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Normalizing Musical Contour Theory

Normalizing Musical Contour Theory The advent of the numerical representation of contour was a watershed in the development of musical contour theory. Both Michael L. Friedmann and Robert D. Morris pioneered the practice by mapping pitches in ascending registral order onto the subset of nonnegative integers from 0 to n − 1, where n equals cardinality. This notation identifies pitches solely by their relative height, thereby eschewing any reference to specific interval size and effectively transforming pitches in pitch space into contour pitches in contour space. The variable end-point mechanism this procedure entails, however, often yields counterintuitive and inconsistent results when comparing contour segments (csegs) of different cardinalities. In some instances, it falsely implies that an expansion or contraction of contour space has transpired. In other cases, it grossly misrepresents the phenomenological disposition of certain members of a given cseg yet remains perfectly true to that of others. This article addresses the analytical pitfalls of the integer-based contour labeling system by instead adopting a normalized scheme that maps pitches onto evenly distributed subsets of the real numbers from 0 to 1 inclusive. This not only systematically eliminates the distortions and inconsistencies that crop up with respect to mixed cardinality csegs but also provides a considerably more nuanced metric for intervallic distances in contour space. Using analytical case studies juxtaposing the two notational systems, this article demonstrates how the normalized representation of contour both enhances and extends the analytical capabilities of musical contour theory by more effectively modeling the transformational implications embedded therein. contour pitch melody rhythm normalization analytical notation http://www.deepdyve.com/assets/images/DeepDyve-Logo-lg.png Journal of Music Theory Duke University Press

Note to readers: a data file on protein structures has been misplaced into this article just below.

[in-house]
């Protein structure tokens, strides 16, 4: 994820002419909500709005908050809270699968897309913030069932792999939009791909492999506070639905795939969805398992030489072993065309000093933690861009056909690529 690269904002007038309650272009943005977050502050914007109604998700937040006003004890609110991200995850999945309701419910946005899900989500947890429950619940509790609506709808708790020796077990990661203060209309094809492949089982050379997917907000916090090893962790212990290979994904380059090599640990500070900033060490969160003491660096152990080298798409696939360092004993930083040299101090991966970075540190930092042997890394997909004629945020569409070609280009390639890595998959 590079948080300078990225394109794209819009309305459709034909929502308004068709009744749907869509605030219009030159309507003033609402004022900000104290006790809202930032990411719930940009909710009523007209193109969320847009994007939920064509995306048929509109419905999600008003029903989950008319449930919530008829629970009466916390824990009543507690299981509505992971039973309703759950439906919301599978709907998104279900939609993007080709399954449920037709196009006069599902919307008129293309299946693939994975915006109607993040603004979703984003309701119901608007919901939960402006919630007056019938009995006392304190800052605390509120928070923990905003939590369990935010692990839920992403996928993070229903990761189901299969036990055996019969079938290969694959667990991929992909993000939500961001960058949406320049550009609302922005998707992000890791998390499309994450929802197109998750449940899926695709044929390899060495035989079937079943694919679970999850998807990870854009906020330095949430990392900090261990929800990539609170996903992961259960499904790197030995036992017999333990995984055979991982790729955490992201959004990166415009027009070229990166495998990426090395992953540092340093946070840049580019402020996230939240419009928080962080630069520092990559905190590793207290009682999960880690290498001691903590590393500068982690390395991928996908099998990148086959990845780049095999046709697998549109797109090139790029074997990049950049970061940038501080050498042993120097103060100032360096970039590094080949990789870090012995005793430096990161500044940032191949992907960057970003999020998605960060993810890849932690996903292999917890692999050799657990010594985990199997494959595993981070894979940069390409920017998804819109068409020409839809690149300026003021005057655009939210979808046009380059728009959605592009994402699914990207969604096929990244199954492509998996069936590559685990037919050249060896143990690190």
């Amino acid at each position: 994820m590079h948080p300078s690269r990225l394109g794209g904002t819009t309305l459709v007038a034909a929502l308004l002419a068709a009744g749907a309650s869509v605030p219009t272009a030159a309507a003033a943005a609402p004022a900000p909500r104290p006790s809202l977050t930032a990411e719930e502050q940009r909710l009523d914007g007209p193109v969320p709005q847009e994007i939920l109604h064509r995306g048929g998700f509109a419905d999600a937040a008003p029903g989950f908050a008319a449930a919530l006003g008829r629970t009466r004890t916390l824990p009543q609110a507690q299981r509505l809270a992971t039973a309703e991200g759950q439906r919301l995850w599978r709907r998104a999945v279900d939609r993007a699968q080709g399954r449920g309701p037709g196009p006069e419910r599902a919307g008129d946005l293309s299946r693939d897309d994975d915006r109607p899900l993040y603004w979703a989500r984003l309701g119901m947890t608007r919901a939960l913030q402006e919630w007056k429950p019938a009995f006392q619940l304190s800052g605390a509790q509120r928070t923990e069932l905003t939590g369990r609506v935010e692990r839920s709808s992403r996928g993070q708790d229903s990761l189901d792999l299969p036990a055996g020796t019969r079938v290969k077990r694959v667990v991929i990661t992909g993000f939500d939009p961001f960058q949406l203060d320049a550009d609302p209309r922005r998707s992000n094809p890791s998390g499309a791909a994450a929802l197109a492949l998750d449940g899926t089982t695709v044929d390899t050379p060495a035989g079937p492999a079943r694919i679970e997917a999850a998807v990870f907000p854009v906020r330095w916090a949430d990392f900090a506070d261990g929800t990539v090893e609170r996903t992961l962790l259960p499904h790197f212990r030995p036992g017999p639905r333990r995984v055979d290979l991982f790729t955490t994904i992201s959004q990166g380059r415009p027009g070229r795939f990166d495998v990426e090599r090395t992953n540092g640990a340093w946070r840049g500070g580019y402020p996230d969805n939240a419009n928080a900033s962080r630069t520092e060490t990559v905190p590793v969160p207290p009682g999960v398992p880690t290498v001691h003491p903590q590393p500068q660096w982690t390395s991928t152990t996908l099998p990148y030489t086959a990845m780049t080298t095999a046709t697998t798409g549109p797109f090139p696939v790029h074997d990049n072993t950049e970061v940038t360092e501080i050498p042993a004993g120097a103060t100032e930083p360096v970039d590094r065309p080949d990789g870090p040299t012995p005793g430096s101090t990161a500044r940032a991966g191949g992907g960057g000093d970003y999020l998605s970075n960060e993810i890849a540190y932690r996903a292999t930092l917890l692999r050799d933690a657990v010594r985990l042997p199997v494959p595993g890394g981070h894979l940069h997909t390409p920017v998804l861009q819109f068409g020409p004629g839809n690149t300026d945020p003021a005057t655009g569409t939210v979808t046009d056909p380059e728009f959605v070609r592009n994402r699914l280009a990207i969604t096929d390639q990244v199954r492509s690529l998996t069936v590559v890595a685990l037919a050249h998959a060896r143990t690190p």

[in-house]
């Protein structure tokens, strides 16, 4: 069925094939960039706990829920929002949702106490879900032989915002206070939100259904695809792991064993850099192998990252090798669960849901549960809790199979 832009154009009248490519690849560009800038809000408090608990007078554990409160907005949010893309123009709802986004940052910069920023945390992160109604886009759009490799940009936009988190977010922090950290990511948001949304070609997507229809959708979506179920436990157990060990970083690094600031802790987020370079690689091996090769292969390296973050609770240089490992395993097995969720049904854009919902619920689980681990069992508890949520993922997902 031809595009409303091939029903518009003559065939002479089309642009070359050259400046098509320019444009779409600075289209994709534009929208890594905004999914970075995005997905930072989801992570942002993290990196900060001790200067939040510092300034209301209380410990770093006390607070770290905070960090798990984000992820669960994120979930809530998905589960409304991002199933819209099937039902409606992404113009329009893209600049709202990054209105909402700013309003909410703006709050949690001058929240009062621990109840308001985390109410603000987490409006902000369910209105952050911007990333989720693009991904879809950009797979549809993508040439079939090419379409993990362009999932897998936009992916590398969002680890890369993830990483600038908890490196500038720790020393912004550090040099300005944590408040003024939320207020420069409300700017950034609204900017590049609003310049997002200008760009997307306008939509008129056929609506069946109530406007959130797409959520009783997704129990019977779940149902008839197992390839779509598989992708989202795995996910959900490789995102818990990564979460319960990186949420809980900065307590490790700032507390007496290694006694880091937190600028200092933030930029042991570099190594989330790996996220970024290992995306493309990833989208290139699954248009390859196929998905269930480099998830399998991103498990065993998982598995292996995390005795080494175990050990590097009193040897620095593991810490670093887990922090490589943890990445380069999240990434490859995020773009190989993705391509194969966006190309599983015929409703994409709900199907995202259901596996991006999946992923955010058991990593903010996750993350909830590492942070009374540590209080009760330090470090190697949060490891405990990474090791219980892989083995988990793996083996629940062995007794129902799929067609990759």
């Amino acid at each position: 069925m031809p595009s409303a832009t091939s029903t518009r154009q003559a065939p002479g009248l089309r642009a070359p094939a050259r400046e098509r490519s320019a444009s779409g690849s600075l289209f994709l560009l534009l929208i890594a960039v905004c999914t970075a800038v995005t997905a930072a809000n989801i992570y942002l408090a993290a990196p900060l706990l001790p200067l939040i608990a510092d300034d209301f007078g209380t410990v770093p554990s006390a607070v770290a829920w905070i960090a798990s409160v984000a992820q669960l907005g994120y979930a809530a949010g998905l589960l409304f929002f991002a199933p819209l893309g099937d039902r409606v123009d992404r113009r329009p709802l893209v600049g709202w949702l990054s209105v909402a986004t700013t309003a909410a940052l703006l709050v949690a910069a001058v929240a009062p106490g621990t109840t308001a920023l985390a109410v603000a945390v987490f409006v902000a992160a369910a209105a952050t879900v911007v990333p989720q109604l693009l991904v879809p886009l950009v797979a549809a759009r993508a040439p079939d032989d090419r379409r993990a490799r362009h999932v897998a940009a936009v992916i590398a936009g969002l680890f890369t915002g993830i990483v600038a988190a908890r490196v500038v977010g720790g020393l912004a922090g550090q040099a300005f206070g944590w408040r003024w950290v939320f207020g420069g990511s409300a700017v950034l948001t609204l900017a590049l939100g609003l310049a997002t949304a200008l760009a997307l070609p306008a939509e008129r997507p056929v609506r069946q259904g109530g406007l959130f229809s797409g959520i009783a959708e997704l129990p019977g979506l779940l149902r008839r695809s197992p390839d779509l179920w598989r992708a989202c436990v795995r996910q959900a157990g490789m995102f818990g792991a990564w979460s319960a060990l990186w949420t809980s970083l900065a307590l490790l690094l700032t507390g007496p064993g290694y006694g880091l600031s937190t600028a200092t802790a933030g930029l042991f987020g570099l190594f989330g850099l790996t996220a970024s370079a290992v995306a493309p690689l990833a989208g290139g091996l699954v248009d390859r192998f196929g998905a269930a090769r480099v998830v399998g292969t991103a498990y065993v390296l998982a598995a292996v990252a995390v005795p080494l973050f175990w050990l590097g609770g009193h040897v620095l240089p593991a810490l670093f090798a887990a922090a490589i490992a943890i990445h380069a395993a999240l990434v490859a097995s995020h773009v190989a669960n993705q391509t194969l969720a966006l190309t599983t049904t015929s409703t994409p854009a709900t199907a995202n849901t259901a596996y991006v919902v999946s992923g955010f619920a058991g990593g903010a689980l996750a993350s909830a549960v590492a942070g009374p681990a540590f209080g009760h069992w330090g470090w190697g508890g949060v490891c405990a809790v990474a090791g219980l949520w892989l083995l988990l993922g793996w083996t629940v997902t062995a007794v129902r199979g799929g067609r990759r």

Normalizing Musical Contour Theory

Journal of Music Theory , Volume 60 (1) – Apr 1, 2016

Normalizing Musical Contour Theory


the advent of the numerical representation of contour was a watershed in the development of musical contour theory. Elizabeth West Marvin (1995, 149­50) has cited three distinct advantages that numerical representation offers over the various graphic notations of contour found in earlier studies by Arnold Schoenberg (1967), Ernst Toch ([1948] 1977), Charles Seeger (1960), and Mieczyslaw Kolinski (1965), among others. First, Marvin (1995, 149­50) observes that "numerical representation . . . conveys at least as much information, is more compact and easier to reproduce and discuss, and can easily be converted to graphic form if necessary." Second, by virtue of its greater precision, numerical representation has enabled the creation of equivalence classes and sophisticated similarity measurements that would not be so easily conceivable in strictly graphic terms. Third, numerical represenI wish to thank Joseph N. Straus for his constructive feedback on an earlier draft of this article. Journal of Music Theory 60:1, April 2016 DOI 10.1215/00222909-3448746 © 2016 by Yale University Published by Duke University Press Journal of Music Theory JOURNAL of MUSIC THEORY Schultz Example 1 oe oe Example 1. Integer representation of contour as a cseg, in Olivier Messiaen's Quatuor pour la fin du temps, movement 7, m. 17 tation allows for a more generalized approach to contour that is not restricted to just modeling pitches in time but can also be applied to duration, dynamSchultz Example 2 ics, tone color, and other potentially relevant musical parameters. Theoe oe b numericalbrepresentation system in current mainstream use, which oe oe oe & was pioneered by Michael L. Friedmann (1985) and Robert D. Morris (1987), maps4 2 0from low to high onto the subset of integers from 0 to n - 1, 1 3 cseg = pitches where n equals the cardinality of the set. Thus the contour of the melodic ÷4 segment displayed in Example 1 is represented by mapping the...